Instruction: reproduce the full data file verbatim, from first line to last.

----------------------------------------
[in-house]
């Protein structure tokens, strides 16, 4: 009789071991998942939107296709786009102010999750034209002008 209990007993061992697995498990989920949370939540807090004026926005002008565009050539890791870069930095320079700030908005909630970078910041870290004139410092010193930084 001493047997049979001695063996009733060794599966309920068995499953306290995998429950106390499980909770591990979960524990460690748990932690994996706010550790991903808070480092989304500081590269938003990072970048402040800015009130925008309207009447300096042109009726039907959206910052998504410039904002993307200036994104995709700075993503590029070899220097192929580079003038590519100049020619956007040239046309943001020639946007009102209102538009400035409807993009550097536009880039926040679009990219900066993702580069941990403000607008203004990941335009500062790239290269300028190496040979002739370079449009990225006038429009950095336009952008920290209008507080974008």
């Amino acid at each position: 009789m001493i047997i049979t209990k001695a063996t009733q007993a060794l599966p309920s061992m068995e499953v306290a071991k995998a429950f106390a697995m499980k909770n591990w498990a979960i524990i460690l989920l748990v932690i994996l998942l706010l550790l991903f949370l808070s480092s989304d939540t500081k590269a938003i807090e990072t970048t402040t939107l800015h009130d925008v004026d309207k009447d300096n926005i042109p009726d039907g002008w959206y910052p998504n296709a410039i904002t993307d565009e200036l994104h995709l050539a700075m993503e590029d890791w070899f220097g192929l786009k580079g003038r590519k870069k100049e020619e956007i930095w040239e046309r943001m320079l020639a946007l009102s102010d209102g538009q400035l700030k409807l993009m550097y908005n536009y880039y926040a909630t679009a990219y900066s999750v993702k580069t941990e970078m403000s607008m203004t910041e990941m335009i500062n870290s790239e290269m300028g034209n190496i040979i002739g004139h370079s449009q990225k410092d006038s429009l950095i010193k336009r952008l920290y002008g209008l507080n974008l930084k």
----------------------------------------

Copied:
[in-house]
């Protein structure tokens, strides 16, 4: 009789071991998942939107296709786009102010999750034209002008 209990007993061992697995498990989920949370939540807090004026926005002008565009050539890791870069930095320079700030908005909630970078910041870290004139410092010193930084 001493047997049979001695063996009733060794599966309920068995499953306290995998429950106390499980909770591990979960524990460690748990932690994996706010550790991903808070480092989304500081590269938003990072970048402040800015009130925008309207009447300096042109009726039907959206910052998504410039904002993307200036994104995709700075993503590029070899220097192929580079003038590519100049020619956007040239046309943001020639946007009102209102538009400035409807993009550097536009880039926040679009990219900066993702580069941990403000607008203004990941335009500062790239290269300028190496040979002739370079449009990225006038429009950095336009952008920290209008507080974008």
């Amino acid at each position: 009789m001493i047997i049979t209990k001695a063996t009733q007993a060794l599966p309920s061992m068995e499953v306290a071991k995998a429950f106390a697995m499980k909770n591990w498990a979960i524990i460690l989920l748990v932690i994996l998942l706010l550790l991903f949370l808070s480092s989304d939540t500081k590269a938003i807090e990072t970048t402040t939107l800015h009130d925008v004026d309207k009447d300096n926005i042109p009726d039907g002008w959206y910052p998504n296709a410039i904002t993307d565009e200036l994104h995709l050539a700075m993503e590029d890791w070899f220097g192929l786009k580079g003038r590519k870069k100049e020619e956007i930095w040239e046309r943001m320079l020639a946007l009102s102010d209102g538009q400035l700030k409807l993009m550097y908005n536009y880039y926040a909630t679009a990219y900066s999750v993702k580069t941990e970078m403000s607008m203004t910041e990941m335009i500062n870290s790239e290269m300028g034209n190496i040979i002739g004139h370079s449009q990225k410092d006038s429009l950095i010193k336009r952008l920290y002008g209008l507080n974008l930084k």